The Words of the Mathison Family

Lesson on Resentment Solving

James Mathison
June 11, 2001

Who doesn't have resentment toward someone sometimes? Not a one among us. Here's a long story (sorry) about how I solved my righteous resentment one time:

I once had a center director, a famous leader in our church, who was IMO so heartless that the atmosphere in the center was like a mausoleum and the young members were like frightened rabbits.

For the one and only time in my life of faith, I prayed that, if it was OK with HF, it would be just fine with me if I could be transferred out to another center. But I didn't say anything about it to anybody else.

Sure enough, one day this leader, who happened to be Japanese, held what could only be called a "loyalty oath" meeting for all the members in his care. As we sat before him in a large room, his voice grew louder and louder, until suddenly he made a strong demand that we raise both hands in total agreement with whatever direction he might give to us or whatever he might ask of us in the future.

Of course, all the members around me put up their hands, as if to cry, "BONSEI." But for me, time began slowwingg doowwnn, and in the split second as all hands around me shot up, I was thinking: "If it was TF asking this, I trust him enough to comply, because I trust TF is a true man of God who wouldn't ask anything unprincipled of me. But before I pledge to obey this imperfect church leader, it seems to me I'd better wait to see what he's going to ask.

I was sitting in the middle of the group, and everybody put up their hands except me. So he shouted, "You, you've got three days to get some money, pack up your things, and go to Atlanta (1000 miles away)." He was rude and angry, and I was shocked to my socks-- but my prayers were answered!

OK, the point of all this is that I had resentment. Maybe he resented me, too. I felt he owed me an apology, but hell would freeze over first. My wife suggested I give him a going-away gift!!! "Ha!!!" But after a day or two, I cooled down enough to agree with her.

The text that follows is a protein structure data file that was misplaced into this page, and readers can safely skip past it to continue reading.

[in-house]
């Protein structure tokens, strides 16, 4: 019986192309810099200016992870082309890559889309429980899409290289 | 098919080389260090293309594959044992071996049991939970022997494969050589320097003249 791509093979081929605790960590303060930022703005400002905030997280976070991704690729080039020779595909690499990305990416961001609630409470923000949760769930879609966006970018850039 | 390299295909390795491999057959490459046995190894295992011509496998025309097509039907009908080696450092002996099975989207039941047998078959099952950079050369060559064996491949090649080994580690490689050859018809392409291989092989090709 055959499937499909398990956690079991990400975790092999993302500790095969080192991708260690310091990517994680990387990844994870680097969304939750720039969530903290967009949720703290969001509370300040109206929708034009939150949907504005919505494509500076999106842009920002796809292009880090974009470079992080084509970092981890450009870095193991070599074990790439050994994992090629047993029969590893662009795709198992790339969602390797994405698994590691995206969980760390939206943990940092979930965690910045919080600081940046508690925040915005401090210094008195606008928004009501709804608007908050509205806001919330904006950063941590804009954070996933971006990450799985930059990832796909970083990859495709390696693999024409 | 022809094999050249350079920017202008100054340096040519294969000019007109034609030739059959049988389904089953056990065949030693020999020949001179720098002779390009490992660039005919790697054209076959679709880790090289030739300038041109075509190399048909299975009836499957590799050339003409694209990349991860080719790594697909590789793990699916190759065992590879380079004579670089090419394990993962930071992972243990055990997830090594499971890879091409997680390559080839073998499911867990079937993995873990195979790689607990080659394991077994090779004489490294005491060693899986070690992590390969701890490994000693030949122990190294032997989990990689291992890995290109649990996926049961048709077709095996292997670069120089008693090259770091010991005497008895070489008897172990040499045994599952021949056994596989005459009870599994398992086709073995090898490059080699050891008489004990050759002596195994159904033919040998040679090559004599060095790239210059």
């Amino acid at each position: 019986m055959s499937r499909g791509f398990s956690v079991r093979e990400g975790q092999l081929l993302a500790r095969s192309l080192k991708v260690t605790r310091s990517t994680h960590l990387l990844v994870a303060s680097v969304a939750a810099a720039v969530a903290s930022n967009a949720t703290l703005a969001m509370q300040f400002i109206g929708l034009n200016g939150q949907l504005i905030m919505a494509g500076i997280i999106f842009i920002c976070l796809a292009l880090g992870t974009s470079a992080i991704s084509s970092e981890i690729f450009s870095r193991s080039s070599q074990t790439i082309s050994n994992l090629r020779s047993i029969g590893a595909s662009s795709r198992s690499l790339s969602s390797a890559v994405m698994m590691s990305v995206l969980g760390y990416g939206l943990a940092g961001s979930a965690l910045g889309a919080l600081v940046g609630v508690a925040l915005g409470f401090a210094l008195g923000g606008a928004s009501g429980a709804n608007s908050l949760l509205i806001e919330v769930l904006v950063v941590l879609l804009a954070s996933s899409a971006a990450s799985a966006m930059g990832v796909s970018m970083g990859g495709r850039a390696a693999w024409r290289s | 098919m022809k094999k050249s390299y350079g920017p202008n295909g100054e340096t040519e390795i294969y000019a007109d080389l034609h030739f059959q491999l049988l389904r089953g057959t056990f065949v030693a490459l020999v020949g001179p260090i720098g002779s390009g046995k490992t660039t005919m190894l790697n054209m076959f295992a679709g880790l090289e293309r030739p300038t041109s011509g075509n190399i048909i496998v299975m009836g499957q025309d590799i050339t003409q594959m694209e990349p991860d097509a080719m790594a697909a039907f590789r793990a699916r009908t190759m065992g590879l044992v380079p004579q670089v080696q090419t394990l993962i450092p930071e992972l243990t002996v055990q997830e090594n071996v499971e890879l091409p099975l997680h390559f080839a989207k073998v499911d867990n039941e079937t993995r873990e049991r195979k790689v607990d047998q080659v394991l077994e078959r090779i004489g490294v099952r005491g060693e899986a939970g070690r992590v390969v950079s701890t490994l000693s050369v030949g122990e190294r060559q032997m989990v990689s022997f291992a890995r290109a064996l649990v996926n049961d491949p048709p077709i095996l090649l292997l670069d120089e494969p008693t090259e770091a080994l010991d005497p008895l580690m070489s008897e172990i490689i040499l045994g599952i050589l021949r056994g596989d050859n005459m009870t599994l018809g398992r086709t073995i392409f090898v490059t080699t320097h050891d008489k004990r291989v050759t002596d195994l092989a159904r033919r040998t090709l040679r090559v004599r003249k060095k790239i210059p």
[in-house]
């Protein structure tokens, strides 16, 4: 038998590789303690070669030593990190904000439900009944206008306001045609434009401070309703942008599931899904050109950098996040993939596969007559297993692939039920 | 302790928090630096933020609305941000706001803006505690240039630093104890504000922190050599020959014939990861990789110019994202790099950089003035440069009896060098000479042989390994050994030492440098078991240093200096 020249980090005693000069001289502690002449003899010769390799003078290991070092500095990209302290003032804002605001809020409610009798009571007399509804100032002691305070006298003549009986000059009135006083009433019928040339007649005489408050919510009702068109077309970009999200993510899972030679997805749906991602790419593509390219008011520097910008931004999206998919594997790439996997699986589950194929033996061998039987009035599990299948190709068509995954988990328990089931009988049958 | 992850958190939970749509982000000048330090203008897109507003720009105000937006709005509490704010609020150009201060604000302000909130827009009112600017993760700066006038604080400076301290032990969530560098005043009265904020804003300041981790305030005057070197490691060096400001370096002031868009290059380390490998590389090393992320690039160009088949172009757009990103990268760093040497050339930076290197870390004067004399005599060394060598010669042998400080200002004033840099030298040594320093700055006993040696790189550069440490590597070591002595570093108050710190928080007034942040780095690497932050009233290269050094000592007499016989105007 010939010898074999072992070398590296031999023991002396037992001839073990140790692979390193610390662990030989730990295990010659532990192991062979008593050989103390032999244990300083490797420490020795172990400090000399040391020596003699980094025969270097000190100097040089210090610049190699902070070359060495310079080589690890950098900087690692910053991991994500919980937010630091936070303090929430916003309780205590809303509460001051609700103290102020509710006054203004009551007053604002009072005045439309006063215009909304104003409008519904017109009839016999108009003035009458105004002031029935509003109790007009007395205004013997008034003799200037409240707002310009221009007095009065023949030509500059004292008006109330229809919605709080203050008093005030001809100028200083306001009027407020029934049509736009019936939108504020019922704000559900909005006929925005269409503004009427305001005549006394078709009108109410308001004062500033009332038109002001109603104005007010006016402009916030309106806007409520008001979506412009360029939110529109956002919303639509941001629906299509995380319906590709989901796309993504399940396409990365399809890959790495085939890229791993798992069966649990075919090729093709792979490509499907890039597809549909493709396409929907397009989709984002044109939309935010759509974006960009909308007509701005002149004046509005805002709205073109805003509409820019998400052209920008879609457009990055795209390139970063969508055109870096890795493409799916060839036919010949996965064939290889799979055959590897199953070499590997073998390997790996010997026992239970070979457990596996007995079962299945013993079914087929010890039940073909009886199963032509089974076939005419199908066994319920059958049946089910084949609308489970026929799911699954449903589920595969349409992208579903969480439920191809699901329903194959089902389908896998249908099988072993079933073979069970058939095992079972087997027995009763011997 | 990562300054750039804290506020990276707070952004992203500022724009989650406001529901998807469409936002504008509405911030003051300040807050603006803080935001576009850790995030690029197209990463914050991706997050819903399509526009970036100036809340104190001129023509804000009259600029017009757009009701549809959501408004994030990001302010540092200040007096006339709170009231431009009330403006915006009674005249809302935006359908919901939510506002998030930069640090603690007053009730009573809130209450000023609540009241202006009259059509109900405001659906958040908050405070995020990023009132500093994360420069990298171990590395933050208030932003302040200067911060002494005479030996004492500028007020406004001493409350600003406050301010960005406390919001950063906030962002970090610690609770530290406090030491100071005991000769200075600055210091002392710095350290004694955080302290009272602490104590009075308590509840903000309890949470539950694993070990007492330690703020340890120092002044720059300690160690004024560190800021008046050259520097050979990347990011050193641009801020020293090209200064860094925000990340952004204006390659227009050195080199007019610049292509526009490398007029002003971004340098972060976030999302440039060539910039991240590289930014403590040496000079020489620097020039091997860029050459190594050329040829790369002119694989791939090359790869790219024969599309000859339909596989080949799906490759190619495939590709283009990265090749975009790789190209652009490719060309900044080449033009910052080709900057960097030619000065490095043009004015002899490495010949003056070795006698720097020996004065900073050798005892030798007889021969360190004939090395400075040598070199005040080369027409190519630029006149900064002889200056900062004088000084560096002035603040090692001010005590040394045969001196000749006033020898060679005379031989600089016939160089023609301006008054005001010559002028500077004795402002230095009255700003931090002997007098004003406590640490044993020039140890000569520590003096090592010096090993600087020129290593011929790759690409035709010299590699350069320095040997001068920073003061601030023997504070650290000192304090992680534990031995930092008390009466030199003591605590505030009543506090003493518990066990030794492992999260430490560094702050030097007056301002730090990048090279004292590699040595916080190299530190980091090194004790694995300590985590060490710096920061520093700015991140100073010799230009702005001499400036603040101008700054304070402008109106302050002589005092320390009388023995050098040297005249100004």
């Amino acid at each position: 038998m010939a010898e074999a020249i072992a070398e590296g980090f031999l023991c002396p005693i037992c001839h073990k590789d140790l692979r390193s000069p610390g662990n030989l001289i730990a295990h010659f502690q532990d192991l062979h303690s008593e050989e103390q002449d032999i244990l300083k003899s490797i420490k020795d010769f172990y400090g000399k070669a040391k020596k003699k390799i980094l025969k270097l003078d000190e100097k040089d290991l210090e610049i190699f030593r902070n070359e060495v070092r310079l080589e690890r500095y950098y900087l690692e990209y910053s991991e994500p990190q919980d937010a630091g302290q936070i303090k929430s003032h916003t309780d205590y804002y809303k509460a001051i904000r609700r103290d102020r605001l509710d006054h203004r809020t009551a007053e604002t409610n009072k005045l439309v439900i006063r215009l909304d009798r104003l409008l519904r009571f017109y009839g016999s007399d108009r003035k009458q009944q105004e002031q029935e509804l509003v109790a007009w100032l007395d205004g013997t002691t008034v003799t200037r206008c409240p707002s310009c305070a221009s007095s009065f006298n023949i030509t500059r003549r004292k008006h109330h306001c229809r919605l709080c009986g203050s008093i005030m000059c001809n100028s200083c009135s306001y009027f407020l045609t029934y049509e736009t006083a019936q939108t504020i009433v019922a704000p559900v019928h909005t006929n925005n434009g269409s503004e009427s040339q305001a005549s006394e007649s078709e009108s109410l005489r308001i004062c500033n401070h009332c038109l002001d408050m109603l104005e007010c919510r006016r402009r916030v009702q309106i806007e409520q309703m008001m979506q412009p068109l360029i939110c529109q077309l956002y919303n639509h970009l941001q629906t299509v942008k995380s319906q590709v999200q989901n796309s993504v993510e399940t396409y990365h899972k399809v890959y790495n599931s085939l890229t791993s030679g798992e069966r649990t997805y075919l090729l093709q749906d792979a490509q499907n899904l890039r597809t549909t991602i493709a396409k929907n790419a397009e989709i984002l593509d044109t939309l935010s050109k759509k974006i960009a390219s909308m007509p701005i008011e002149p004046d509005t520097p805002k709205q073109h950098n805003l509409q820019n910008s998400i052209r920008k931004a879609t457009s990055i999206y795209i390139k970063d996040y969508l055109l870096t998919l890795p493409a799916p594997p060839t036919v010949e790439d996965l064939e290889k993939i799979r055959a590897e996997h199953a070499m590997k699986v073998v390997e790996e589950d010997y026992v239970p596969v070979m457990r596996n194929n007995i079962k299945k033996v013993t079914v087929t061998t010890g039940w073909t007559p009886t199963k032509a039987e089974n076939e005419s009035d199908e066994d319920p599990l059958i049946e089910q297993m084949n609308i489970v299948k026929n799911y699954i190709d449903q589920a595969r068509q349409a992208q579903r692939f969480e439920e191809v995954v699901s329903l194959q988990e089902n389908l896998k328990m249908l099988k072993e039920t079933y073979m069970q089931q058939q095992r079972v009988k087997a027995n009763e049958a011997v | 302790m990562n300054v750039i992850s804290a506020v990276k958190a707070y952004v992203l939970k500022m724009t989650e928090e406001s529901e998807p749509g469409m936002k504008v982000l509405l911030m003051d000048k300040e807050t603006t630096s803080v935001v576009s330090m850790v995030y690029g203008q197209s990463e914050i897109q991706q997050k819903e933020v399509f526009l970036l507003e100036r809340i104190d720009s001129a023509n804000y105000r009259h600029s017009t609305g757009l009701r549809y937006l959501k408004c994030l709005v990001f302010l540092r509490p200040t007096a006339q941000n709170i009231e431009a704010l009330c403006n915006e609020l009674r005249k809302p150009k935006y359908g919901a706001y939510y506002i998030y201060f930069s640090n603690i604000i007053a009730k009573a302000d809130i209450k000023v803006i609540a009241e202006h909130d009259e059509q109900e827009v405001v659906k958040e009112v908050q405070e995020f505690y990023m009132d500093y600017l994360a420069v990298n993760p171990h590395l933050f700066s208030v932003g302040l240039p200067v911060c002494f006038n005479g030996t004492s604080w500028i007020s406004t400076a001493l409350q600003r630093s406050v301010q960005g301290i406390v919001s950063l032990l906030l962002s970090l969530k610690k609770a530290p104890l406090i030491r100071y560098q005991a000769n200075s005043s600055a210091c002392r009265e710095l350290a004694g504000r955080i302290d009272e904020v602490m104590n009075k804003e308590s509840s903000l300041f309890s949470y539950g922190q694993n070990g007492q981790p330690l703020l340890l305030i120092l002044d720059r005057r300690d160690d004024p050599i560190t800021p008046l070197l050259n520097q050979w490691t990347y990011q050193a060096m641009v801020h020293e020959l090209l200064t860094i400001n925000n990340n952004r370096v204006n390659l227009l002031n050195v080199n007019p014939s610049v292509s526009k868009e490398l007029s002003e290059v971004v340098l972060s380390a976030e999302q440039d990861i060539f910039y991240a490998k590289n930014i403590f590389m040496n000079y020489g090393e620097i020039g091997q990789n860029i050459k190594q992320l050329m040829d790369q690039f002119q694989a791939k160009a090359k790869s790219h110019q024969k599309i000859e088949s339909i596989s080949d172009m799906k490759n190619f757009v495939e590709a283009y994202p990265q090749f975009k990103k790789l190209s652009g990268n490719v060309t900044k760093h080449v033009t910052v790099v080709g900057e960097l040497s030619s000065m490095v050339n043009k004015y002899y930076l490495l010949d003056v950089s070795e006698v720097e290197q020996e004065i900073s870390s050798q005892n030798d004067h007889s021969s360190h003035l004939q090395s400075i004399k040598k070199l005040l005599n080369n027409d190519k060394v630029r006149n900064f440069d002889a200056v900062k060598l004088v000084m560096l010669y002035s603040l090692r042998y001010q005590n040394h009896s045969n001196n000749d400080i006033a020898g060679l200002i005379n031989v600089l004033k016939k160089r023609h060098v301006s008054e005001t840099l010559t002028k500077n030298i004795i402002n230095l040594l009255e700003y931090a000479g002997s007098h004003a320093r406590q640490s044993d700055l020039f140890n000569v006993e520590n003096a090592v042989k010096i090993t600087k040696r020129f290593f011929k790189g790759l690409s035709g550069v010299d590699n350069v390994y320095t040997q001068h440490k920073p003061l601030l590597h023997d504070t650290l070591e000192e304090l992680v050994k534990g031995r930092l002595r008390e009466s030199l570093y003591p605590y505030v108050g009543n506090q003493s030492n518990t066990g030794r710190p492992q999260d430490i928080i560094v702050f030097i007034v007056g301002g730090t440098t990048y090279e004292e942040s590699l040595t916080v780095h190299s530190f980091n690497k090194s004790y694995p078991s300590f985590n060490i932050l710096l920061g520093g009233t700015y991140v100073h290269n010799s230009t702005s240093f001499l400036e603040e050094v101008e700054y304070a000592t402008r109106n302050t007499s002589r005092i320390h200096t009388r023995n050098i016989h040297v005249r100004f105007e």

Just before I departed the center, I went to confront him in his office. He looked at me like he knew karate and was ready for anything. So when I spoke a few kind words and handed him the little gift, a book with an uplifting inscription inside, he was literally open-mouthed and speechless. Then I said good-bye and left him standing there like a statue.

We didn't see each other for years. But now, whenever we meet, we have a special good feeling for one another instead of hating or harboring festering resentments toward each other. In fact, I actually look forward to seeing him again!

Lesson: If you feel resentment, you are like Cain, and sin is couching at your door. Don't expect an Abel whom you resent to solve your problem. He may not be as shrewed as Jacob. In fact, he probably thinks you owe him an apology.

How? There's always a way if you look for it. Probably the key is humility, kindness, and having a giving heart -- and being as wiley as Jacob, who knew how and when to give without getting hurt.

The point is to unhook yourself from resentment first. Once that is done, it might later become possible for you and your antagonist to mutually embrace one another in love.

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